Svatopluk Karásek was born October 18, 1942 in the family of a government ministry official Petr Karásek, who was briefly imprisoned after February 1948 and then allowed to work only in manual positions, and Doubravka Karásková, born Černíková, whose family had evangelical tradition. As a young boy, Svatopluk was influenced by the beat generation culture, which inspired him to search for his own path in life. Later, New Testament entered his life. His mother also passed on to him the love of humour and comedy. After elementary school in Prague-Smíchov he began studying at a school for gardeners in Děčín. After he was dismissed from this school for the second time, he transferred to the school of viticulture in Mělník, where his life-long friendship with Vráťa Brabenec began. After that he studied Komenský’s Evangelical Theological Faculty, where he was admitted at the second try, also owing to the help by professor Hromádka. The faculty was relatively conformist, but the students were searching for new ways of sharing their faith and organizing various artistic happenings. Unlike some of the older generation of theologists in the Evangelical Church of Czech Brethren, Svatopluk Karásek and his friends rather aspired to link their faith with the milieu of artists, and they did not perceive a need to participate in reforming the social and political affairs so keenly.
A turning point for Karásek came only with the death of Jan Palach and the Russian occupation. In 1968 he began his service as a pastor in his first post in Hvozdnice. However, after a conflict with the state secretary for church affairs he had to leave the flourishing congregation and he was transferred to Nové Město pod Smrkem. After repeated problems, his state approval for pastoral activity was cancelled. Financial problems followed. He eventually found employment as a castellan on the Houska castle, where he spent several wonderful years with his wife Stáňa and their children. Then he received an invitation to the underground movement, and he has not left this community till his emigration. One of independent communities was established in Houska. Frequent visitors included pastors from the New Orientation, like Miloš Rejchrt, Alfréd Kocáb, or Jan Šimsa. He replaced his sermons to a congregation with biblical lyrics in his songs. Repercussions of these activities came in 1976 when he was arrested. The district court in Prague sentenced him together with Ivan Martin Jirous, Pavel Zajíček, and Vratislav Brabenec to eight months of unsuspended sentence for riotous conduct. A wave of solidarity followed the trial and at the turn of 1976-1977 it materialized in the founding of Charter 77, which he signed with the first wave of signatories in Ječná Street in the flat of the Němcová family. This year also marked the beginning of his new career as a window-washer.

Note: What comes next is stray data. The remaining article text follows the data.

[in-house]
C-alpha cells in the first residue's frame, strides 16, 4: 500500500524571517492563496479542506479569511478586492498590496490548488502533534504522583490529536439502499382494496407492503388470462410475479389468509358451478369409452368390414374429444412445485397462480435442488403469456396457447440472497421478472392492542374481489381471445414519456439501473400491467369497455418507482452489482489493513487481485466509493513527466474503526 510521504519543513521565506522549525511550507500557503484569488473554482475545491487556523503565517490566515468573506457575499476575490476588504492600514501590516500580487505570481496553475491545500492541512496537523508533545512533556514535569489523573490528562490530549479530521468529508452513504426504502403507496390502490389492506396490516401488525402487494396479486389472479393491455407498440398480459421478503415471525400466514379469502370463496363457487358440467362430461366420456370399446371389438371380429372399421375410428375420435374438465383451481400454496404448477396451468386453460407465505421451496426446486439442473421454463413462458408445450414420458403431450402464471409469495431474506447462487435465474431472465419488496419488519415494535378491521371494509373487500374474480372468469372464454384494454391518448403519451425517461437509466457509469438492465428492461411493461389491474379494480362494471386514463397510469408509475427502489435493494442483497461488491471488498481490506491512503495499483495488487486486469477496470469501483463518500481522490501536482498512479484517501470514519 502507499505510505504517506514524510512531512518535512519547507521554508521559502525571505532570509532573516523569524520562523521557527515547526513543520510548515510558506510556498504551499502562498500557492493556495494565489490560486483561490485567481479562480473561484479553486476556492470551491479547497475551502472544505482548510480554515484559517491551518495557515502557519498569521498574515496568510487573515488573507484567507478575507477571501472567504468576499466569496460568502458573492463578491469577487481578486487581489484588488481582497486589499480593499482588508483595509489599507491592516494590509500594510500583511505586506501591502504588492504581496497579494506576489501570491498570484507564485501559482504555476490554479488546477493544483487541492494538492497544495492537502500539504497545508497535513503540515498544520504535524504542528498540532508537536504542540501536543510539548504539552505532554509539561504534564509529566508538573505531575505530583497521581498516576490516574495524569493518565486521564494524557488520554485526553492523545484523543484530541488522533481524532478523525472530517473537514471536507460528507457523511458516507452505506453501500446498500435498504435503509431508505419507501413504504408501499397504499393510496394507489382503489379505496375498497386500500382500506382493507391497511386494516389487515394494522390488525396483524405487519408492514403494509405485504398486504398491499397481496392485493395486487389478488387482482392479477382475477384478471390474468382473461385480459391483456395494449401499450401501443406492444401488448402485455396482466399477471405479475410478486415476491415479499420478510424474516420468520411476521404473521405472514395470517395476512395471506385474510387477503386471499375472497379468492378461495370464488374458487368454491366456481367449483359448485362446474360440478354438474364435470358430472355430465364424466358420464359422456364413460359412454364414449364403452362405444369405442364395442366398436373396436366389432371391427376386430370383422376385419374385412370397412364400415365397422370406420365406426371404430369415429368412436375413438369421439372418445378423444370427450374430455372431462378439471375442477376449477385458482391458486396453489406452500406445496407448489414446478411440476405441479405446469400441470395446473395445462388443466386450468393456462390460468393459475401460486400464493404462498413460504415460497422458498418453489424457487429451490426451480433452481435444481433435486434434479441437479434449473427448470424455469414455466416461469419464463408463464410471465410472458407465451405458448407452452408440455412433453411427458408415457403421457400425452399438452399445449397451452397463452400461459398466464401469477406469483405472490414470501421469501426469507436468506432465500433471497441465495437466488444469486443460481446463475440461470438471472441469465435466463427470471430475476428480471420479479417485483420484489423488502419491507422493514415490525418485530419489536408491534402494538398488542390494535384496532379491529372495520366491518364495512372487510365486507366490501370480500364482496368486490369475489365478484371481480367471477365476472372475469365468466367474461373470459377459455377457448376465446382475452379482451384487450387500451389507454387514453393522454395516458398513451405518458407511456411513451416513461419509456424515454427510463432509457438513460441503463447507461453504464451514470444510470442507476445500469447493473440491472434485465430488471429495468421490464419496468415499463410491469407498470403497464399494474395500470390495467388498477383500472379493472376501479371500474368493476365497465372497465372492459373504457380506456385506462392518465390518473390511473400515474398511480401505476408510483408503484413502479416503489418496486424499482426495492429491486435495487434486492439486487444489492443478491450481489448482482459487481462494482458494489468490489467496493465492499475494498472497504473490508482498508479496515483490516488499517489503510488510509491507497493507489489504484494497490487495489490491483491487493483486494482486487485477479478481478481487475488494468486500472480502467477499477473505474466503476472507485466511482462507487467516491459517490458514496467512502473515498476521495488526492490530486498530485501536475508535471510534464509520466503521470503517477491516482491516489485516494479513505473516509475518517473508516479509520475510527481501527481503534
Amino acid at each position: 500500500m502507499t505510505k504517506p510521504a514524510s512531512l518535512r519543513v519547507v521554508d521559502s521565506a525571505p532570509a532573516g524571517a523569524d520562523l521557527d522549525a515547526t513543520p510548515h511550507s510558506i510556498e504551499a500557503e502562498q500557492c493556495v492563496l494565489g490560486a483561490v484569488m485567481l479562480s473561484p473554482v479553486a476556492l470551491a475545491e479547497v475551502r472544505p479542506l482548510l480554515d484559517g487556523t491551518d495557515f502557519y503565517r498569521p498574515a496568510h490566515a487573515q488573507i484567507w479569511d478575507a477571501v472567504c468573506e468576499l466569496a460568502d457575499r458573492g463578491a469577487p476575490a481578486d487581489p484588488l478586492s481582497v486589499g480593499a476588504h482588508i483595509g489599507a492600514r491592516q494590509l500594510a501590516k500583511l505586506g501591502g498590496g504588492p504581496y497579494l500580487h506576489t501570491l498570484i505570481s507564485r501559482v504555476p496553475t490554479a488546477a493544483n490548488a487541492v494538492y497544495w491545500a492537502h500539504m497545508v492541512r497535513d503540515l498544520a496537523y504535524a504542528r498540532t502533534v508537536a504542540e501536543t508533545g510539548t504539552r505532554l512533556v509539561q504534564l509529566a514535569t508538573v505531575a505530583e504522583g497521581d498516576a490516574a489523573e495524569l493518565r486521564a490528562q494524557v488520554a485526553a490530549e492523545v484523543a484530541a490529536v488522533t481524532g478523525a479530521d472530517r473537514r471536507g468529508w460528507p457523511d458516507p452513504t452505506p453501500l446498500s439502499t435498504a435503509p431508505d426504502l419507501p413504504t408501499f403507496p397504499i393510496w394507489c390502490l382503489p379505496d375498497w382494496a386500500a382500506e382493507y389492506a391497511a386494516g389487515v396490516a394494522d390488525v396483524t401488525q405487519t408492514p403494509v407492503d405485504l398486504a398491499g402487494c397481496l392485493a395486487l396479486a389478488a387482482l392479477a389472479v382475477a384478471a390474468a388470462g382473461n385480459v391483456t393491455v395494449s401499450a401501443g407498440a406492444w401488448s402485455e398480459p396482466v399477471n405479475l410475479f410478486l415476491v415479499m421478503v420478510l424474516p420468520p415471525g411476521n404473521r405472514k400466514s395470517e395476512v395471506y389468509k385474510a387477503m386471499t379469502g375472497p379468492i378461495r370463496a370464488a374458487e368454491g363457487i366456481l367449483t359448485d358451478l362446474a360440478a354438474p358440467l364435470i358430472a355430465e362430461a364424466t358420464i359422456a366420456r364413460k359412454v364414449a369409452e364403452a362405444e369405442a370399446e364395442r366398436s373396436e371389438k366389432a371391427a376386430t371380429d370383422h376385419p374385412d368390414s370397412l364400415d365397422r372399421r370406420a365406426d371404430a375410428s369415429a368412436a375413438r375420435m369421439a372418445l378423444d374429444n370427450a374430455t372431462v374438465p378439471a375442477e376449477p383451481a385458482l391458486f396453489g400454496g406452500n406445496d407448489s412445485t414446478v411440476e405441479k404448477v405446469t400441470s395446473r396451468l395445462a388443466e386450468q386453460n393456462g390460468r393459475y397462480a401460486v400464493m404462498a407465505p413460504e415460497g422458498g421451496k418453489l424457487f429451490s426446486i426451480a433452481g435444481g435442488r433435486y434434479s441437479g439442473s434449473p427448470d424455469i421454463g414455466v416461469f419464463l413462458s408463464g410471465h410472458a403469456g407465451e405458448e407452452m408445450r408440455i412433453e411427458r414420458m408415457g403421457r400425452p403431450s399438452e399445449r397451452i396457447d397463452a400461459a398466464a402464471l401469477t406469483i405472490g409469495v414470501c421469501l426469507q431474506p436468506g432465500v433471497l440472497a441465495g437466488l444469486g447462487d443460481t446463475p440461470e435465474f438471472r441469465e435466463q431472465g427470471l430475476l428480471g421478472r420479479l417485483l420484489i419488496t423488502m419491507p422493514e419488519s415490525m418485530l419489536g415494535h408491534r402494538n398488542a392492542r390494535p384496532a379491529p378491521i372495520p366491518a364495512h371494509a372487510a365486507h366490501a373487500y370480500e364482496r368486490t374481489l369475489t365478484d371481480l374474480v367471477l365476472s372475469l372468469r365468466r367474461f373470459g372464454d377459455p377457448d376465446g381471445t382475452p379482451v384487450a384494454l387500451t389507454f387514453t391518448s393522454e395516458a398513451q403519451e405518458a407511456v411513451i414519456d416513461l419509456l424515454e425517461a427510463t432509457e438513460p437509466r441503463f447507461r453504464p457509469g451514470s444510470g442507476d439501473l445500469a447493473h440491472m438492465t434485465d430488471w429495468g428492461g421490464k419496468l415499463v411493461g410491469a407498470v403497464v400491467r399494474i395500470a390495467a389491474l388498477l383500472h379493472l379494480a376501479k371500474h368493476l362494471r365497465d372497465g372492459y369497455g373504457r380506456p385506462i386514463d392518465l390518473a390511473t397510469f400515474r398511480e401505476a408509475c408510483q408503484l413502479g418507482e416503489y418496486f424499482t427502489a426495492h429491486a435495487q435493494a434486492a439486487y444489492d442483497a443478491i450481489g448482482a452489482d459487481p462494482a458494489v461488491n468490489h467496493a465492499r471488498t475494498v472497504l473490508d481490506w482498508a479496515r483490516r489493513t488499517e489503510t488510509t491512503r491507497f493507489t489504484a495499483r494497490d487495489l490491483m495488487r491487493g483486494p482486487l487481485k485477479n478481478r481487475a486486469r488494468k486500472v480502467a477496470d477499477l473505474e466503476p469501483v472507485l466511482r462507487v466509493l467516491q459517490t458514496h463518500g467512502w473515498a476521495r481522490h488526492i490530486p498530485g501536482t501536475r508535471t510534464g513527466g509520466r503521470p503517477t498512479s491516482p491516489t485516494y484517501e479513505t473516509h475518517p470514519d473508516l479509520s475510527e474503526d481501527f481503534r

Their family lived together with Martin Jirous and Juliána. He participated in meetings of evangelical pastors - Libštát, and with his family they often visited various underground communities, e.g. in Řepice, he was also a frequent guest of meetings in Ječná street. His having signed the Charter 77 brought about constant pressure from the police and the state system. He eventually consented to a repeated offer, and under a so-called Asanace program he moved out of Czechoslovakia. After difficulties in an Austrian refugee camp he and his family arrived to Switzerland, where he was accepted as a pastor’s deputy in a congregation in Bonstetten; five years later he moved to a large congregation in Höngg. He took part in various events promoting human rights, in meetings of the underground movement abroad and he also preached in Free Europe and in the Czech congregation of Přemysl Pitter in Zurich. After 1989 he was travelling back and forth between Switzerland and Czechoslovakia. His wife Stáňa had an established medical practice in Switzerland, and neither their children wanted to return. Svatopluk eventually kept commuting to Switzerland till 1996. In the following year, his spectacular ordination in the Salvator church in Prague took place. His life was however bitterly affected by a sudden death of his wife. At present Svatopluk Karásek is still active as a pastor in the Salvator church in Prague, he also brushed off his knowledge from the school of viticulture and he engages in wine trade as well. With his second wife Pavla they have two daughters, he also frequently visits his children who live in Switzerland. He considers the genuineness of living in the period of Charter 77 to be the most pure and free years of his life.